I shared this challenging communication activity with my FUNdoing Fridays followers in May of 2016 (Join the FUN by filling out any one of my "Sign Me Up" forms at any page here at FUNdoing and receive a handful of team building activities and ideas every Friday - FREE to you.)
My hope with this new activity (at the time) was to gather feedback about how it "works" to bring out useful communication skills and problem solving behaviors. I didn't hear from anyone. So I ended up sharing my set of Number Squares (and the directions) with a few friends to let them try it out. They told me the preparation information for the activity was not very clear. Let me fix that. I'm using some space here to share more about the set up of the number cards in the hopes of eliminating one of the main barriers to using this activity.
Below (in PDF form) you will find the full detailed write up I have for Number Squares and the print-n-play number cards. There are three different challenge levels for this one. There is a 16-card version that I consider to be the easiest. There is a 25-card version with a "hollow" numbered center card - a moderate difficulty level. Then, there is a 25-card version with a "solid" numbered center card which I consider to be the most difficult version. (All three puzzle layouts are below.) BONUS VARIATION: A friend of mine suggested that you can also play any of the three variations where players can show - but not give away - their card(s) to others. As a nice progression, I intend to try the 16-card puzzle first giving my group the option to show others their card(s) and then play the 25-card puzzle where they can only describe what they are holding. This might make the 25-card puzzle a bit easier to solve once the group learns about the number cards for their first attempt.
Playing the Game: In a nutshell, each player has one or two number cards and can only verbally share what is on his/her card(s) to other players (this is a ZOOM-style activity, if you know that one). In the end the group places the cards down on a table (or floor) in the correct 4by4 or 5by5 pattern. (Again, there is a fully-detailed PDF of the activity below.)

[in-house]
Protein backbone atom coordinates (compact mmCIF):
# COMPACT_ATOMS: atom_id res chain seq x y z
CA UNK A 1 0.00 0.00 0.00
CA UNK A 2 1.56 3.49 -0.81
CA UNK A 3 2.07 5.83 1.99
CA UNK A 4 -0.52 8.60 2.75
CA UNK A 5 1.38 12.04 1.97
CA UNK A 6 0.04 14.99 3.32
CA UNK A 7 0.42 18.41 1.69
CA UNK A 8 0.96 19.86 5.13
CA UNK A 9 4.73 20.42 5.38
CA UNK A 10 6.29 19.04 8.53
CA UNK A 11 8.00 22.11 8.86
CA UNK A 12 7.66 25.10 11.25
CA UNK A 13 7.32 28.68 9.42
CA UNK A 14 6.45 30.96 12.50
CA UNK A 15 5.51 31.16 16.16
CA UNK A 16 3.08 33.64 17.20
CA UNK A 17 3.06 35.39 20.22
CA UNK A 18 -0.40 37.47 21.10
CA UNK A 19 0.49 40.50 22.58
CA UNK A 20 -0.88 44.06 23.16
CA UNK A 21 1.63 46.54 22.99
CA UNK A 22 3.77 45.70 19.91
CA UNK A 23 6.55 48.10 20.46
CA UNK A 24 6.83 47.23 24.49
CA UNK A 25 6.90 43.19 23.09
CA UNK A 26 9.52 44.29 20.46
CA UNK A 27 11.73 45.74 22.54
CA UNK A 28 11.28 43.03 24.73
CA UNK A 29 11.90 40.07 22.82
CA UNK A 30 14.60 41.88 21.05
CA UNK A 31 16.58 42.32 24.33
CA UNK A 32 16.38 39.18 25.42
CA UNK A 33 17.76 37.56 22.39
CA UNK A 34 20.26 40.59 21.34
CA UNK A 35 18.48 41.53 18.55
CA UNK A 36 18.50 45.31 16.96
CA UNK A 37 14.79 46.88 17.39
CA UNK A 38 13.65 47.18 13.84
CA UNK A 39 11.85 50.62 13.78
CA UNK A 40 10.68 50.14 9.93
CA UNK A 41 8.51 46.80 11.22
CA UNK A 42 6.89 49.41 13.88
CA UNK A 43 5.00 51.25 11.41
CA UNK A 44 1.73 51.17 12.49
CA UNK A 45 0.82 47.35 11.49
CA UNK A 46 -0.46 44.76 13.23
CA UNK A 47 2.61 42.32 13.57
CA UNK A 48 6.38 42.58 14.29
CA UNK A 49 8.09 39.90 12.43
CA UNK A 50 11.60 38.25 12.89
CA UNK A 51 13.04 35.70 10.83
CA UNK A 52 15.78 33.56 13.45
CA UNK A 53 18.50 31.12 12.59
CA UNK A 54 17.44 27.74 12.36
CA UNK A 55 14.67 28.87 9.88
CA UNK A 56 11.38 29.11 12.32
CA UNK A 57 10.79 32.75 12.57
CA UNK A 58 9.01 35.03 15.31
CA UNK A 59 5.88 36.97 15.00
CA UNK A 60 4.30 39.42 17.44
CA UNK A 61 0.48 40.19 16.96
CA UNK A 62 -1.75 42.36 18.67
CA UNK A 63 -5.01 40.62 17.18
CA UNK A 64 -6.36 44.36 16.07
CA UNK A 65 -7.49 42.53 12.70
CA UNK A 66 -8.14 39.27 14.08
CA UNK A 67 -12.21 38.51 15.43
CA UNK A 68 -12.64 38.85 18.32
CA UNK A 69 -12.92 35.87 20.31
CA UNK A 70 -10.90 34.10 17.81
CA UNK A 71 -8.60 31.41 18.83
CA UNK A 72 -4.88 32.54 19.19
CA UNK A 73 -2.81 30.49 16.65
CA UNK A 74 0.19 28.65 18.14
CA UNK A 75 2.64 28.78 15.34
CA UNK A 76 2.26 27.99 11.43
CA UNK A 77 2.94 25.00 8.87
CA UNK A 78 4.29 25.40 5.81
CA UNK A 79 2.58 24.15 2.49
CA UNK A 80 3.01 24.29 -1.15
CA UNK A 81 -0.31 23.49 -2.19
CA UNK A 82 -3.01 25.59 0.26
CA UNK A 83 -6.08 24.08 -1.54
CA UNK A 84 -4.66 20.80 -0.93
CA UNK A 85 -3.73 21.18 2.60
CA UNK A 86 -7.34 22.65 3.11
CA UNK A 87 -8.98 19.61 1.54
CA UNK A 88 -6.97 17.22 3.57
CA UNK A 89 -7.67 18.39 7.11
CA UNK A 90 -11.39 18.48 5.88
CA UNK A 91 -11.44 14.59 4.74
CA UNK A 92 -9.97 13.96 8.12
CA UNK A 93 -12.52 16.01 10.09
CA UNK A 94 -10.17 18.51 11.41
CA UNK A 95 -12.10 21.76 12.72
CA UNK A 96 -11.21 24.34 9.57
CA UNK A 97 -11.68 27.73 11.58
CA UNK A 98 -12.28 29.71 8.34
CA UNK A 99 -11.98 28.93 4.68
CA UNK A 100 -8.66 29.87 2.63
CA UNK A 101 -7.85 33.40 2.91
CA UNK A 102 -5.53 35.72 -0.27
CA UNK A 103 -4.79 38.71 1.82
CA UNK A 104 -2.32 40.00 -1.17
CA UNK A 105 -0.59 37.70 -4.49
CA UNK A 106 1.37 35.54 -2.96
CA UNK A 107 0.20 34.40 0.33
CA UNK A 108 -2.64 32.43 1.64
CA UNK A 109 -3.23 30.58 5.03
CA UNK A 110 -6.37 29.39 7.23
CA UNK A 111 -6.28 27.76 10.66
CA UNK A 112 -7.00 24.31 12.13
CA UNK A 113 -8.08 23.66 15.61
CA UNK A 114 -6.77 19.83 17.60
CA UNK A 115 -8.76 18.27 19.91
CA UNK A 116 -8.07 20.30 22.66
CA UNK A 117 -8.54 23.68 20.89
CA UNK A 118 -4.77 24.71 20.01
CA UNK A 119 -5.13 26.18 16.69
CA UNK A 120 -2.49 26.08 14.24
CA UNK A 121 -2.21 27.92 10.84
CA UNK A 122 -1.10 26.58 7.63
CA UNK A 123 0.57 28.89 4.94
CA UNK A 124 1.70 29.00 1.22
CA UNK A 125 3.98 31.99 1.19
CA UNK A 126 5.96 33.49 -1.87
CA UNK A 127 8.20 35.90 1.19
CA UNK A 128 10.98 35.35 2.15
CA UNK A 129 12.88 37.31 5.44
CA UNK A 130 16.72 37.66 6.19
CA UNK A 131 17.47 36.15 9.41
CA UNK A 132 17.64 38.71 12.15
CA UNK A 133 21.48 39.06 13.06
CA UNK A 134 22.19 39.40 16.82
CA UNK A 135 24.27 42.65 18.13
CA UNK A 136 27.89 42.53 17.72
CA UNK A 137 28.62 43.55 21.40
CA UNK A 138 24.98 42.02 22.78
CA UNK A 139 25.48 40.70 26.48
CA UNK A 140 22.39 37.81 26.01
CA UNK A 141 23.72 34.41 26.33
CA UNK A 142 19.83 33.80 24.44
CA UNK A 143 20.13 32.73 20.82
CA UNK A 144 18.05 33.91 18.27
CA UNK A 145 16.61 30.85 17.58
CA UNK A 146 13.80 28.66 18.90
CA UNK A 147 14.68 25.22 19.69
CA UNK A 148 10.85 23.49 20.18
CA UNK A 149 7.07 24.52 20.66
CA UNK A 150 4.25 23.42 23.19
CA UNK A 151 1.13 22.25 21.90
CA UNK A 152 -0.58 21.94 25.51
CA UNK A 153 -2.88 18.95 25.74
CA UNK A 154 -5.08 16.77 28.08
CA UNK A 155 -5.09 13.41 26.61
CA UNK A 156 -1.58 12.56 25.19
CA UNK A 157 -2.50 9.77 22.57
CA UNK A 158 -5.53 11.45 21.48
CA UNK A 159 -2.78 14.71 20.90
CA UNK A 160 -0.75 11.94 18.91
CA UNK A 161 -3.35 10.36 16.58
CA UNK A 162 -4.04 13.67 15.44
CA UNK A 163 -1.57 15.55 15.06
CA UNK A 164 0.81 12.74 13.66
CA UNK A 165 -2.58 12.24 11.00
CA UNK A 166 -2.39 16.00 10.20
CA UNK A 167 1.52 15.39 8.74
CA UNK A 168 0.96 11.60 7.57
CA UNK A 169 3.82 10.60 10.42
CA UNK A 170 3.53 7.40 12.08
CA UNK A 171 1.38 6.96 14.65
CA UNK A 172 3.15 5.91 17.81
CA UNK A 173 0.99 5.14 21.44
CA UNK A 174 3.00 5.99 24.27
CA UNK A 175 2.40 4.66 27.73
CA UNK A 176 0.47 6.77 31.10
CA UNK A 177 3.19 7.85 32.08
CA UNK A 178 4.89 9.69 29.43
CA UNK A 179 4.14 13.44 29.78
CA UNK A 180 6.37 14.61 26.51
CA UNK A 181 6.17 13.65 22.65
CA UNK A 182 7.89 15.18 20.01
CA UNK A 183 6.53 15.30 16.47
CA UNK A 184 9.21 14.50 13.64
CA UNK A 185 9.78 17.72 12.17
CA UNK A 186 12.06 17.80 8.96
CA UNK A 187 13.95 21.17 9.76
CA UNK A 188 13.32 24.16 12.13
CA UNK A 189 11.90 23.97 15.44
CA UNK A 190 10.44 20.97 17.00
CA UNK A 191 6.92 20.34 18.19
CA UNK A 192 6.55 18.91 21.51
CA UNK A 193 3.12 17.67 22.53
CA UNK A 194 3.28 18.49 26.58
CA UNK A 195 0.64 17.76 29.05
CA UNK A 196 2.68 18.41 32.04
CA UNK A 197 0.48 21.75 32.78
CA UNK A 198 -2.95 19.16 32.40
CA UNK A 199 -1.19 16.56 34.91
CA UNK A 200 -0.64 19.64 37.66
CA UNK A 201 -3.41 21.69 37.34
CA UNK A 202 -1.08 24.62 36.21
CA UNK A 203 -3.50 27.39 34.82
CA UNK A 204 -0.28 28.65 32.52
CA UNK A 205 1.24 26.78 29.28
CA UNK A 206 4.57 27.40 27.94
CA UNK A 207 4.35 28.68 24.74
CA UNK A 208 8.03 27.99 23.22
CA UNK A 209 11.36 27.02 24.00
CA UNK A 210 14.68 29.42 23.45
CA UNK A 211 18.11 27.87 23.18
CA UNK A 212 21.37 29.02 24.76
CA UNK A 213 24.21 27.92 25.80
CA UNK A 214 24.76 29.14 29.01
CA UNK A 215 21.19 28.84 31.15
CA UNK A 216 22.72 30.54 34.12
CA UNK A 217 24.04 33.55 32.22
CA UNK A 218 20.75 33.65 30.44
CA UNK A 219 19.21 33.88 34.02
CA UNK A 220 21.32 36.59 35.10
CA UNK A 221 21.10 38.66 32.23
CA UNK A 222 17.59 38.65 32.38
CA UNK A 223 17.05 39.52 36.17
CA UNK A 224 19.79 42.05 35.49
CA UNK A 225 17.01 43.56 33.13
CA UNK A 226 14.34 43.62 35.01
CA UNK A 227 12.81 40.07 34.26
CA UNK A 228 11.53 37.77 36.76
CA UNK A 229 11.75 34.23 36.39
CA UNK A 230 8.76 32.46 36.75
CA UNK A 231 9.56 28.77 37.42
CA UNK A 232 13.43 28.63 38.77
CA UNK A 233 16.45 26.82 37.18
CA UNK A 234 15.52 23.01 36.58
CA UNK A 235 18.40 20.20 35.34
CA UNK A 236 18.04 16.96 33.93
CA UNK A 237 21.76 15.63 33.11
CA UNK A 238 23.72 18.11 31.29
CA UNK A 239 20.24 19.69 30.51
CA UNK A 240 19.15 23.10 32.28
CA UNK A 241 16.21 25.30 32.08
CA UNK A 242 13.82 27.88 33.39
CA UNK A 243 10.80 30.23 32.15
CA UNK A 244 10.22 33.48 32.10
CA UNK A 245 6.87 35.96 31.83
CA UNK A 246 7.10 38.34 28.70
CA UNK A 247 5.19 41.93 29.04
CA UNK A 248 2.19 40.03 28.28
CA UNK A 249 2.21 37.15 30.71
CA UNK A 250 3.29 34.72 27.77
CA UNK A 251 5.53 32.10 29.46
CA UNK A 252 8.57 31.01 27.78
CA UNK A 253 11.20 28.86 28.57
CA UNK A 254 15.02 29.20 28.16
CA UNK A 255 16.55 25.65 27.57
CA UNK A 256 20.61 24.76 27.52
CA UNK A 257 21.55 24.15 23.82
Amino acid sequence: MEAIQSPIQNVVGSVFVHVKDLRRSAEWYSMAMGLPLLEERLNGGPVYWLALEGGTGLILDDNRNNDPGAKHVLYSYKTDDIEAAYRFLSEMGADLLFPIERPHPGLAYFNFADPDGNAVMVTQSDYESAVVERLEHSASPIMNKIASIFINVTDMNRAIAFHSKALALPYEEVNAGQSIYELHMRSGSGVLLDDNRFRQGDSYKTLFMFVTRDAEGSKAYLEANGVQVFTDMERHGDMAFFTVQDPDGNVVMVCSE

Included in the set of number cards are the answer cards for each of the two puzzles - the 16-card puzzle and the 25-card puzzles.
Each number card in this activity has a letter designation (see the cards below). The letters are used to identify each card in relation to the answer of each puzzle. This letter designation also helps when pulling out the number cards you want to use with a group. Again, there is one 16-card puzzle (easiest), and two 25-card puzzles - one with a hollow numbered center card (card C) being the moderate challenge, and a solid numbered center card (the other card C) being the most challenging variation of the three.
Here is the part that can be confusing:
There are two of the following cards: X, H, W, A, G, E, I - one set for the 16-card puzzle and one set for the 25-card puzzle. Look at the puzzle solutions below. Notice that the numbers on the outside edges of each puzzle are comprised with "hollow" numbers - this designation is a fact that groups will (hopefully) come to realize after communicating with clear details. This fact can help groups piece the puzzles together. When you use the 25-card puzzle you need to replace the right and bottom edge cards of the 16-card puzzle with the other set of numbered X, H, W, A, G, E, I cards. Then add the D, Q, Y, N, V, F, K, R & O cards for the right and bottom edges.
16-Card Puzzle Solution
25-Card Solution (with hollow numbered center card)
25-Card Solution (with solid numbered center card)
I hope this information is helpful. First and foremost, you need to decide which puzzle set of cards you're going to use. Then, pick them out of your set - put any extras out of sight. Be sure you have the appropriate answer card for the puzzle you are using and have some, or all, of the Help Cards available as resources for your group. (Help Cards are described in the full write up of directions below.)
Okay, please let me know how Number Squares plays for you. Any feedback is welcome!
All the best,
Chris Cavert, Ed.D.
Dr. Chris Cavert is an internationally known author, speaker, and trainer in the area of adventure-based activity programming and its relation to community and pro-social behavior development.
This blog is a space for hands-on programable fun - energetic activities and ideas that can be used as a means to bring people together; activities and ideas we as educators can add to our social development curriculums.